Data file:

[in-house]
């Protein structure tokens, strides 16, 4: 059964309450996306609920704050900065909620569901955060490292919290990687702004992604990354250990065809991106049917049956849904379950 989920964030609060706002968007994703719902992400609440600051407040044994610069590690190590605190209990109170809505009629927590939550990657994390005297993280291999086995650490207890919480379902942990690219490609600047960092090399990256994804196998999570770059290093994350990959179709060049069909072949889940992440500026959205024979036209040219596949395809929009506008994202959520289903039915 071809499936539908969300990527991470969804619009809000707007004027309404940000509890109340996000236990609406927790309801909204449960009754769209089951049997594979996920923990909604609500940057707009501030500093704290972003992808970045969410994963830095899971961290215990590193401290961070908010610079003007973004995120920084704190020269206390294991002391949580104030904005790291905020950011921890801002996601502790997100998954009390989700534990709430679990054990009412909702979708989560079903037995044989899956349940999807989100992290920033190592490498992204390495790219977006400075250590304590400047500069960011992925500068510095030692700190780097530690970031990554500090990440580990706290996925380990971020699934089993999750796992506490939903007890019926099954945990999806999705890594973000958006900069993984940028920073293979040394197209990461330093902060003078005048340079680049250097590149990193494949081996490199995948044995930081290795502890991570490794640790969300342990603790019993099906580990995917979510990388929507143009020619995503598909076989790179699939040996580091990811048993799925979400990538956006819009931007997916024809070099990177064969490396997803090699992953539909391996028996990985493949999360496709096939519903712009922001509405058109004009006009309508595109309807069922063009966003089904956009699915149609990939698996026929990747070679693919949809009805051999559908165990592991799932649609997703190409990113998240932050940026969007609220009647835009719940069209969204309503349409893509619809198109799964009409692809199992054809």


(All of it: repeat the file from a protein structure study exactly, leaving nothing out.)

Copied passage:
[in-house]
């Protein structure tokens, strides 16, 4: 059964309450996306609920704050900065909620569901955060490292919290990687702004992604990354250990065809991106049917049956849904379950 989920964030609060706002968007994703719902992400609440600051407040044994610069590690190590605190209990109170809505009629927590939550990657994390005297993280291999086995650490207890919480379902942990690219490609600047960092090399990256994804196998999570770059290093994350990959179709060049069909072949889940992440500026959205024979036209040219596949395809929009506008994202959520289903039915 071809499936539908969300990527991470969804619009809000707007004027309404940000509890109340996000236990609406927790309801909204449960009754769209089951049997594979996920923990909604609500940057707009501030500093704290972003992808970045969410994963830095899971961290215990590193401290961070908010610079003007973004995120920084704190020269206390294991002391949580104030904005790291905020950011921890801002996601502790997100998954009390989700534990709430679990054990009412909702979708989560079903037995044989899956349940999807989100992290920033190592490498992204390495790219977006400075250590304590400047500069960011992925500068510095030692700190780097530690970031990554500090990440580990706290996925380990971020699934089993999750796992506490939903007890019926099954945990999806999705890594973000958006900069993984940028920073293979040394197209990461330093902060003078005048340079680049250097590149990193494949081996490199995948044995930081290795502890991570490794640790969300342990603790019993099906580990995917979510990388929507143009020619995503598909076989790179699939040996580091990811048993799925979400990538956006819009931007997916024809070099990177064969490396997803090699992953539909391996028996990985493949999360496709096939519903712009922001509405058109004009006009309508595109309807069922063009966003089904956009699915149609990939698996026929990747070679693919949809009805051999559908165990592991799932649609997703190409990113998240932050940026969007609220009647835009719940069209969204309503349409893509619809198109799964009409692809199992054809």